Letter 048, pg. 1
To Ethel Boileau
Lady Ethel Boileau (1881–1942) was an English novelist, best known for Clansmen and Ballade in G-Minor. Her correspondence with Rand began in 1936, when she wrote a glowing homage to We the Living after her American publisher had sent her a copy. After Rand read Clansmen in 1936, she wrote to Boileau that her “descriptions are so lovely that they have made me, an Americanized Russian, experience a feeling of patriotism toward Scotland. Your book makes me believe that Scotland is a country of strong individuals and, as such, she has all my sympathy and admiration.” The letter below is a rare instance of Rand commenting about World War II.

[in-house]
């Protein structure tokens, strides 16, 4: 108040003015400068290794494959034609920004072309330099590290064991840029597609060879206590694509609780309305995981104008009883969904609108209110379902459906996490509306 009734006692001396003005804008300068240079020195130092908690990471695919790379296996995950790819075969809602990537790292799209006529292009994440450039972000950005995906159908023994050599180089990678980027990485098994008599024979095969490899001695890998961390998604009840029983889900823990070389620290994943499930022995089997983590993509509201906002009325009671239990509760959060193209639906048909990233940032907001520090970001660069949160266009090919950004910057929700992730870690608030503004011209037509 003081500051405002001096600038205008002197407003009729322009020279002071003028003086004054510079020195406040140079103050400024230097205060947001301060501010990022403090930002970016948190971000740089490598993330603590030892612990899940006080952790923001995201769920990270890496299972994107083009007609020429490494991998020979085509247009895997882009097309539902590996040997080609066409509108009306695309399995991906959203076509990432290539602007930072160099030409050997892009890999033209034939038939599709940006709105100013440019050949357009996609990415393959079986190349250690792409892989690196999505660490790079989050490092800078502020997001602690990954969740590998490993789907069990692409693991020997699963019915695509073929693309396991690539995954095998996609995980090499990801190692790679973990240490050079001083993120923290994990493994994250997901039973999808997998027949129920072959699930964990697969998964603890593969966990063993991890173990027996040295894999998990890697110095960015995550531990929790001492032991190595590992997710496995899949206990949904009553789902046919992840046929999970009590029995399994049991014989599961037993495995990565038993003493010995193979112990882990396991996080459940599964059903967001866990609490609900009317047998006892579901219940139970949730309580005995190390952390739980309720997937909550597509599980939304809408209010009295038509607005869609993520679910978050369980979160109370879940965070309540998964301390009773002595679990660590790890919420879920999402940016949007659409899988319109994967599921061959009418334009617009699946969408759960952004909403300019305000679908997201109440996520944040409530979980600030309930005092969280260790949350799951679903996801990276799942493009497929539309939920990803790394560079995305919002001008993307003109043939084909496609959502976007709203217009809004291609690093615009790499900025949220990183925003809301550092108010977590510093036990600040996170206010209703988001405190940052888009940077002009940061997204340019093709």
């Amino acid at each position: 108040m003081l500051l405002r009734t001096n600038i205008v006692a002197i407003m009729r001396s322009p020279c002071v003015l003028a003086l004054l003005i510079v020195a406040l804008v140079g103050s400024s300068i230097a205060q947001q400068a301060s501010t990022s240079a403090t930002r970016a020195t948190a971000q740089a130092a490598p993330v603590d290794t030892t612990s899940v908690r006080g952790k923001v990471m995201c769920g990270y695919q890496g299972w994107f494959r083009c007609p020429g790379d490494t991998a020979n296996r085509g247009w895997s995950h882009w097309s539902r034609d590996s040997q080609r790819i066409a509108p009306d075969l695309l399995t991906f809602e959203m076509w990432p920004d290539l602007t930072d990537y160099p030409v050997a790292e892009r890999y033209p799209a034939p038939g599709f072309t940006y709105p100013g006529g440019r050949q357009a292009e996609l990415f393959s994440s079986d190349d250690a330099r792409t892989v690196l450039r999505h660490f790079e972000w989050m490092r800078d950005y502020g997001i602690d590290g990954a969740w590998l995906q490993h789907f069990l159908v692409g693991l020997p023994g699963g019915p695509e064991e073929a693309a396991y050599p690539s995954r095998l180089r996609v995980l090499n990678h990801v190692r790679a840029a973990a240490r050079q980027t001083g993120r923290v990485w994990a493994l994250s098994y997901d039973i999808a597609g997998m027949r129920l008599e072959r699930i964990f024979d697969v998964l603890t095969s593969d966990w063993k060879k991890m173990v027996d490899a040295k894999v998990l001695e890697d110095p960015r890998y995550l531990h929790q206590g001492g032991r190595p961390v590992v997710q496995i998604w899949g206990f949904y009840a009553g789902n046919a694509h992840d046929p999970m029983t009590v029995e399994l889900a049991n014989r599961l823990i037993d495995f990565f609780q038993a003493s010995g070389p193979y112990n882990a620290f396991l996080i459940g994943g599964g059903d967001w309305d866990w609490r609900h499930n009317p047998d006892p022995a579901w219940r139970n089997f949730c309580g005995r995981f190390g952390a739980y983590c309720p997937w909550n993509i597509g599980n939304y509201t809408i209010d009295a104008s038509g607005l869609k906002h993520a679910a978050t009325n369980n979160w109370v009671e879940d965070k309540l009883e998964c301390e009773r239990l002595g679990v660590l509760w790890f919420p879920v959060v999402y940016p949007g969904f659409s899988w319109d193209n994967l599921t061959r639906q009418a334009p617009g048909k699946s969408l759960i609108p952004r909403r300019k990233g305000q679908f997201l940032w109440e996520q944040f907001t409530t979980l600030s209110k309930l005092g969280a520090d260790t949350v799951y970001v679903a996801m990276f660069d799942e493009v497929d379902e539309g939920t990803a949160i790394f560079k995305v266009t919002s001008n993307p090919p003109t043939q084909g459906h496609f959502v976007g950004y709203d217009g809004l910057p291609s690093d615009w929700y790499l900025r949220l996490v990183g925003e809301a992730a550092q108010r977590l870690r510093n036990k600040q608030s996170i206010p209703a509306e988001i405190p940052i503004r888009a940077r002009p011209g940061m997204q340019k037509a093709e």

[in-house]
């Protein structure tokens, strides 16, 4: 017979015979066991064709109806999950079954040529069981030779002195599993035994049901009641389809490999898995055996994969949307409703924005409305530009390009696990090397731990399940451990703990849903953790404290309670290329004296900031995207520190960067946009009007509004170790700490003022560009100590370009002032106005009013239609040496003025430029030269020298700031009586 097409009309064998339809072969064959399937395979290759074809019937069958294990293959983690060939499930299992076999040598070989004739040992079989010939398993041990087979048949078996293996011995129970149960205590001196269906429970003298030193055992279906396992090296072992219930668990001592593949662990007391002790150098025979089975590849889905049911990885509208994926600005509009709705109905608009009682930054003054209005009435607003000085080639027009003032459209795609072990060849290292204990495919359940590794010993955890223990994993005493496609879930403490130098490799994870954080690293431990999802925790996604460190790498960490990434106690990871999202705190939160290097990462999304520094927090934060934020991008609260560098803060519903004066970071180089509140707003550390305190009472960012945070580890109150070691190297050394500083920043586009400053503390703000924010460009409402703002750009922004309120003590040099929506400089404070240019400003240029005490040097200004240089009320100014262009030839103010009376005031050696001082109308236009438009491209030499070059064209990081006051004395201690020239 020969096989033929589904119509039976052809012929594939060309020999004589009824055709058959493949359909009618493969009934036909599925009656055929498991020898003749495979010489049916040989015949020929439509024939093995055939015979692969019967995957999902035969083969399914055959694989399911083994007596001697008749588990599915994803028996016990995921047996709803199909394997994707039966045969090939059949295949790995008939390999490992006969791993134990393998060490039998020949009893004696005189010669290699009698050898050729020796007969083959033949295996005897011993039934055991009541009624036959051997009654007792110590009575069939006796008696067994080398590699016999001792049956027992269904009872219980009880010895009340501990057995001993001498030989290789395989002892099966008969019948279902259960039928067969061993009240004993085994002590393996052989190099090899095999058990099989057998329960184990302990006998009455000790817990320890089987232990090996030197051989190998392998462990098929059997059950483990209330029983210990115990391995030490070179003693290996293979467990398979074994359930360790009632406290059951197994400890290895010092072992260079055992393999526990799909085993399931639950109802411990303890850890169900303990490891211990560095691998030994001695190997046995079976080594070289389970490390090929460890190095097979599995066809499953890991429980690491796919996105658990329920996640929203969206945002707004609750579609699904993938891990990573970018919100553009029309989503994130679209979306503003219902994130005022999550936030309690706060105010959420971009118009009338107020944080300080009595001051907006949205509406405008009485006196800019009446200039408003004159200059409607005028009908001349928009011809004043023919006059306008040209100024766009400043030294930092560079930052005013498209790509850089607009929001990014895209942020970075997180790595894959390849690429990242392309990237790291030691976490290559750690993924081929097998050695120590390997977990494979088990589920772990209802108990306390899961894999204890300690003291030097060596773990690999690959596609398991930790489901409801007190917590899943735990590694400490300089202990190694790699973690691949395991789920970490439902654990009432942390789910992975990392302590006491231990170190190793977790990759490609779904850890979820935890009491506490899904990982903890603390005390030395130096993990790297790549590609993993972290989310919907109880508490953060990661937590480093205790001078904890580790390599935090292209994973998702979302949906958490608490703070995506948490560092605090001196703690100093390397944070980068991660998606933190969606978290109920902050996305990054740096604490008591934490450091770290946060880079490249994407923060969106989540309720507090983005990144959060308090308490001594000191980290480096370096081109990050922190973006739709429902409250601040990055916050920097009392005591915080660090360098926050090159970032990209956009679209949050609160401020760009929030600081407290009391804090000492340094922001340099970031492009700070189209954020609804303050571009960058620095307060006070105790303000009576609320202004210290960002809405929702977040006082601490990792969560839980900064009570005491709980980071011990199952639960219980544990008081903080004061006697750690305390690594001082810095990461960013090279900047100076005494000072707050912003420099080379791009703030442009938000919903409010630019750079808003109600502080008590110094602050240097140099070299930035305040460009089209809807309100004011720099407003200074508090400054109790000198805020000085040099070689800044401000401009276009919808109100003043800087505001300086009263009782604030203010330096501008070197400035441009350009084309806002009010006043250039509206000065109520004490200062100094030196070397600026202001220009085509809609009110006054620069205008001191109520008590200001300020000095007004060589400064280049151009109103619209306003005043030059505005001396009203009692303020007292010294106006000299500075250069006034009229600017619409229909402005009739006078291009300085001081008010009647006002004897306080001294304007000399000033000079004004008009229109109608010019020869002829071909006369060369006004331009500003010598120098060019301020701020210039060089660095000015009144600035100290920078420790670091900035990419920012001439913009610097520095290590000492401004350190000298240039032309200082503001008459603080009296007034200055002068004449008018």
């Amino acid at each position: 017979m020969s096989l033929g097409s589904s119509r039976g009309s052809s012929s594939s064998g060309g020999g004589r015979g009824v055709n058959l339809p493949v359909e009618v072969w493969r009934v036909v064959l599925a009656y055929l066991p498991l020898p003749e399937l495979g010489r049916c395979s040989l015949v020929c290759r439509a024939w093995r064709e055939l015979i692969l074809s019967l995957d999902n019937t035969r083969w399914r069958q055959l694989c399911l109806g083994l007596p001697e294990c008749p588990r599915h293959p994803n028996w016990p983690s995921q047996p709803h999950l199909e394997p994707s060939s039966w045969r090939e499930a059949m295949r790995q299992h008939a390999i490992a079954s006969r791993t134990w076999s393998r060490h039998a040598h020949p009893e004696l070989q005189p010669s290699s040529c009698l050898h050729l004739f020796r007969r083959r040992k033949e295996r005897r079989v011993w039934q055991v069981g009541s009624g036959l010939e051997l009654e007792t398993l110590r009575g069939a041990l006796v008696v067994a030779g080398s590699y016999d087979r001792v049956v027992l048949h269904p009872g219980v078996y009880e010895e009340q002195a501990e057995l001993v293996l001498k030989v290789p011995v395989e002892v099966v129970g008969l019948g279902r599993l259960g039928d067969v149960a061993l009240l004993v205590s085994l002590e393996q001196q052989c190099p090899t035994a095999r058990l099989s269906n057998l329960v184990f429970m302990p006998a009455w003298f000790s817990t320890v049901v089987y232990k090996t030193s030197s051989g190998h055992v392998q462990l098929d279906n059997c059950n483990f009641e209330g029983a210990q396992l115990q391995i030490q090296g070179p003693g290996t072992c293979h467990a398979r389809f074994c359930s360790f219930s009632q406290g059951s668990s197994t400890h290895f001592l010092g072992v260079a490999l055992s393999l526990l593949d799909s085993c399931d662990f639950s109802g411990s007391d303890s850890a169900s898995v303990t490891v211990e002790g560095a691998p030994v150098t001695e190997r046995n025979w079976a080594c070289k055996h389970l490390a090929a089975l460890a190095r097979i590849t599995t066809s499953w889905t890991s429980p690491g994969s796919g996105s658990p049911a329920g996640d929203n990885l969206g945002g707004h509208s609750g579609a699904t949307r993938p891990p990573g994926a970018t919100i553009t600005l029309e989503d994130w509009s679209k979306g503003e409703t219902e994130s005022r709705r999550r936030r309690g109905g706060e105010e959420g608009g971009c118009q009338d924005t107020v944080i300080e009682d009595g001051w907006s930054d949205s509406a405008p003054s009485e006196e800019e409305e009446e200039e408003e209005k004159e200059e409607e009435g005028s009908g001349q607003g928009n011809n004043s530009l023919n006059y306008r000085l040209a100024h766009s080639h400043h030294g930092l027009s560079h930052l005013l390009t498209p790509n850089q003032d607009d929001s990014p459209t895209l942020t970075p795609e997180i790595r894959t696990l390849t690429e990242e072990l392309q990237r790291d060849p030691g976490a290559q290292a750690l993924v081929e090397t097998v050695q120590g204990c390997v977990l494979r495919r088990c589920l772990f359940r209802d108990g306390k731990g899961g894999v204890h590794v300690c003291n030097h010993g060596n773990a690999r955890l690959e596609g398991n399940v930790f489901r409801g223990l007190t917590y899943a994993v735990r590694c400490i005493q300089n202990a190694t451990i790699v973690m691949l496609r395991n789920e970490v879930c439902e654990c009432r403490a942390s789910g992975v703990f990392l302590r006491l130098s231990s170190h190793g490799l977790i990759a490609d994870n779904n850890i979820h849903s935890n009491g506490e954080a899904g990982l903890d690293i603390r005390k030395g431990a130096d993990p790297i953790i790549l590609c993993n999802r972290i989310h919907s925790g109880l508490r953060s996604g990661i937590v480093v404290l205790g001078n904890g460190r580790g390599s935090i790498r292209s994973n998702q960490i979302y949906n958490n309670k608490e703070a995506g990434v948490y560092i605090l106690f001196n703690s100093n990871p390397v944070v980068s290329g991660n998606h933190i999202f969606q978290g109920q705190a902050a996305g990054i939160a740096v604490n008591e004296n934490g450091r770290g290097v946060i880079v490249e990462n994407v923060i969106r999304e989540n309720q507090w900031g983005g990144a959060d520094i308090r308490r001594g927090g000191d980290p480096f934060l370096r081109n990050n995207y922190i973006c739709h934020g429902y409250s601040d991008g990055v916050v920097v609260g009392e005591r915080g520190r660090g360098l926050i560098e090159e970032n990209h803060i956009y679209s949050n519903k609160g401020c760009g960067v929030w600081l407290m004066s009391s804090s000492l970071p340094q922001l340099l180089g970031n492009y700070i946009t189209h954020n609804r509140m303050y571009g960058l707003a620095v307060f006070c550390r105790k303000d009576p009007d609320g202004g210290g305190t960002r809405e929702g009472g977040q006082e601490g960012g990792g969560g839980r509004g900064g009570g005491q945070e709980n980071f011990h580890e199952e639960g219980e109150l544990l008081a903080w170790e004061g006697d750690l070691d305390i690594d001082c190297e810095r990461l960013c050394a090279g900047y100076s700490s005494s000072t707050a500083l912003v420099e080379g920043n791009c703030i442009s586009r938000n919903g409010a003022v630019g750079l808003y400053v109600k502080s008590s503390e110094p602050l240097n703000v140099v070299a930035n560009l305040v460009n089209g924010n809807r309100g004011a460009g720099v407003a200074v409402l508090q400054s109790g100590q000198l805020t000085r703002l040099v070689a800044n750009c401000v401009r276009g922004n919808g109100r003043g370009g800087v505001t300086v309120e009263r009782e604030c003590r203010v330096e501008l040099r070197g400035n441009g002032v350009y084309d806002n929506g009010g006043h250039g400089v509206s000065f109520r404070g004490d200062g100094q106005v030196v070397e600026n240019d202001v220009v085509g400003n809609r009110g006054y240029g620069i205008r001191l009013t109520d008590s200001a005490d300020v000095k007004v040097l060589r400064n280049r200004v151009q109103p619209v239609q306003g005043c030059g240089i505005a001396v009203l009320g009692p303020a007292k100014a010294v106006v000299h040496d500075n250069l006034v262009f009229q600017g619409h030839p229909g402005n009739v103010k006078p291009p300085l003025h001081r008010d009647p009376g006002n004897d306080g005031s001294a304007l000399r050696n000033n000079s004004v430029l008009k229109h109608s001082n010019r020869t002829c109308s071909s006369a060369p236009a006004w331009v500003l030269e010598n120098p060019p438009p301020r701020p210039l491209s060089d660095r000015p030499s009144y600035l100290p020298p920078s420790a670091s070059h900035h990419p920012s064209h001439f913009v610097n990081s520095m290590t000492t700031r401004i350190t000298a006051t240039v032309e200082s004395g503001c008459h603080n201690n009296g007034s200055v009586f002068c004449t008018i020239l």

The last page contains a letter, seemingly written at the same time, to Rita Weiman. It is not connected to the letter to Lady Boileau and is not reproduced here.
This letter was published only on the Ayn Rand Institute website.
June 21, 1938
Dear Lady Boileau,
Thank you so much for your letter. I was very sorry to hear that you have not been well, and I do hope that you have recovered completely. I am so happy to have met you and am looking forward to the time when you may come to America for another visit.[*]
However, looking at the picture of your charming house, I suspect that you may not be inclined to leave it often. I am sure that I should not. It has such a magnificent air of old Europe. I feel somewhat wistful as I say this, for the thought of Europe at present gives me a great deal of anxiety. I can well understand your feeling about it. I should not, perhaps, allow myself a definite opinion on the policy of a country which I do not know thoroughly, but I cannot help feeling a great sympathy for Premier Chamberlain. The least co-operation any